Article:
10 slang words from the 1920s you need to know
For “YOLO,” it was early 2013. As far as “Swag” goes, it was the midsummer of 2012. “Dab” spiked early in 2016, dipped, then dove right back into the popular vernacular by the end of the year.
Words come in and out of vogue, and 90 years down the road, the words listed above may be long gone (just take a look at these 10 words that immediately make you sound old!). Words have days in the sun, and others might just be something entirely different depending on where you go in the country. Back in the Roaring Twenties, these words were the fly’s thighs (one step above the bee’s knees).
- Receiving the “icy mitt” is when one expresses feelings for someone, and said feelings are not reciprocated. It’s kind of like the love-related cold shoulder.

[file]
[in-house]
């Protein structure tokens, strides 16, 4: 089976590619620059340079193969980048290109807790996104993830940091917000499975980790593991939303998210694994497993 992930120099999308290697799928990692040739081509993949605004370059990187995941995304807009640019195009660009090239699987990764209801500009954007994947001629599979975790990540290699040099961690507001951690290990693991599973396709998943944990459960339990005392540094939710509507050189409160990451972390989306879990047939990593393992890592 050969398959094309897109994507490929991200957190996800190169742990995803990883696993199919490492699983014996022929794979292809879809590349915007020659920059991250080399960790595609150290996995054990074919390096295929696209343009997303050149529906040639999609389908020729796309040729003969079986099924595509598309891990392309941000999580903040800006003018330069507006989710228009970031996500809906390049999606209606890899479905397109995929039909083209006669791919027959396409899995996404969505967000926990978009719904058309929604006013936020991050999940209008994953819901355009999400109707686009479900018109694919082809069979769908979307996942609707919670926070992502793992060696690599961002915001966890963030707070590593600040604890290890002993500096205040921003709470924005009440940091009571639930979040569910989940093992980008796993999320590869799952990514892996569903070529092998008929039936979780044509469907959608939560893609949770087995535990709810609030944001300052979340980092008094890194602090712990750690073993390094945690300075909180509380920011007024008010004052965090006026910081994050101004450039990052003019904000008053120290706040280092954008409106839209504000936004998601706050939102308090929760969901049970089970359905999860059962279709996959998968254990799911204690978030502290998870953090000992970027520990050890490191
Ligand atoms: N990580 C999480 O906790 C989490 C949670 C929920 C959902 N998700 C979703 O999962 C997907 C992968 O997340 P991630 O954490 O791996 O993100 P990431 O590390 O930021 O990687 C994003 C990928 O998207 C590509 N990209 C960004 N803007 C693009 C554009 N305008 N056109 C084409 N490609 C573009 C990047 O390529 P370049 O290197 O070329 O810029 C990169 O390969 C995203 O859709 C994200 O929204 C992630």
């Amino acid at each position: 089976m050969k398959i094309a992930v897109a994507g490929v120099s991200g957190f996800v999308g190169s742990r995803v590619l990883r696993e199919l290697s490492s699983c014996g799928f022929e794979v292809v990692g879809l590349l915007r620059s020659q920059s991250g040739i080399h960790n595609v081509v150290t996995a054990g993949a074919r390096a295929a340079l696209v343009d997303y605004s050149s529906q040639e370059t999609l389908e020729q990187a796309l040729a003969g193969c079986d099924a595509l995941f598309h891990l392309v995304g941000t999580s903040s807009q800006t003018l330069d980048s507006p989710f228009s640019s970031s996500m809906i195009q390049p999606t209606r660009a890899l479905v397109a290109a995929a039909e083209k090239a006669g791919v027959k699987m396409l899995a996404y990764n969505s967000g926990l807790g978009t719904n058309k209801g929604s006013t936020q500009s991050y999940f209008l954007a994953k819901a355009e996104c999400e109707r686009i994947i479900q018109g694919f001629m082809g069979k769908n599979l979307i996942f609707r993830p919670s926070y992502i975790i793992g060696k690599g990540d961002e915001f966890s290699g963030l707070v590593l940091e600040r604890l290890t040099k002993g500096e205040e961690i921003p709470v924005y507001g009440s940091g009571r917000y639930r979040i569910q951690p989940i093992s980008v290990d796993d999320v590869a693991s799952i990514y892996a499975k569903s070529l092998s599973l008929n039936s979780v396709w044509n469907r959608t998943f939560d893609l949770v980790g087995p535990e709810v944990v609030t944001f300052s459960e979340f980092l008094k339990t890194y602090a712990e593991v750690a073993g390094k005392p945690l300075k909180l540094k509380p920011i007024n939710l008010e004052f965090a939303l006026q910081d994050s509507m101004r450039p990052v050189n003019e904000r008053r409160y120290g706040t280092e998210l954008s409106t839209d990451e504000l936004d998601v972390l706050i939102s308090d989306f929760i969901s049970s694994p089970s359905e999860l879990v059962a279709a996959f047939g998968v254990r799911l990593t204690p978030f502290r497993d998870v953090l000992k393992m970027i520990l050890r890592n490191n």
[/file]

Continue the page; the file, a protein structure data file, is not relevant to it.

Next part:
- A “bluenose” is a wet blanket or someone who puts a damper on the mood or festivities.
- If someone leaves the room to go “iron their shoelaces,” it means they’re headed to the restroom.
- Traditionally, a “manacle” is a shackle or bond used to restrain someone. In the 1920s, it was slang for a wedding ring.
- Going along similar lines, a “handcuff” refers to an engagement ring. (We’re sensing a trend in 1920s marriage-related words here…)
- An “Oliver Twist,” oddly enough, is not slang for a small beggar boy from 19th century London, but slang for someone who is a particularly good dancer.
- A “sockdollager” is someone or something which is truly remarkable or impressive, another word for a humdinger.
- “Know your onion” is a song by The Shins, and also a slang term for being knowledgeable about a particular subject.
- “Mazuma” means cash, money, cheddar, greenbacks, what have you.
- If you want to tell a friend to not doing anything stupid, but if you want to do it in a cool, 1920s way, tell them to “not take any wooden nickels.”
Need more wacky word trivia in your life? Check out 11 Words and Phrases That Don’t Mean What You Think They Do.
Originally published as These 10 Slang Words From The 1920s Are Very, Very Weird on ReadersDigest.com.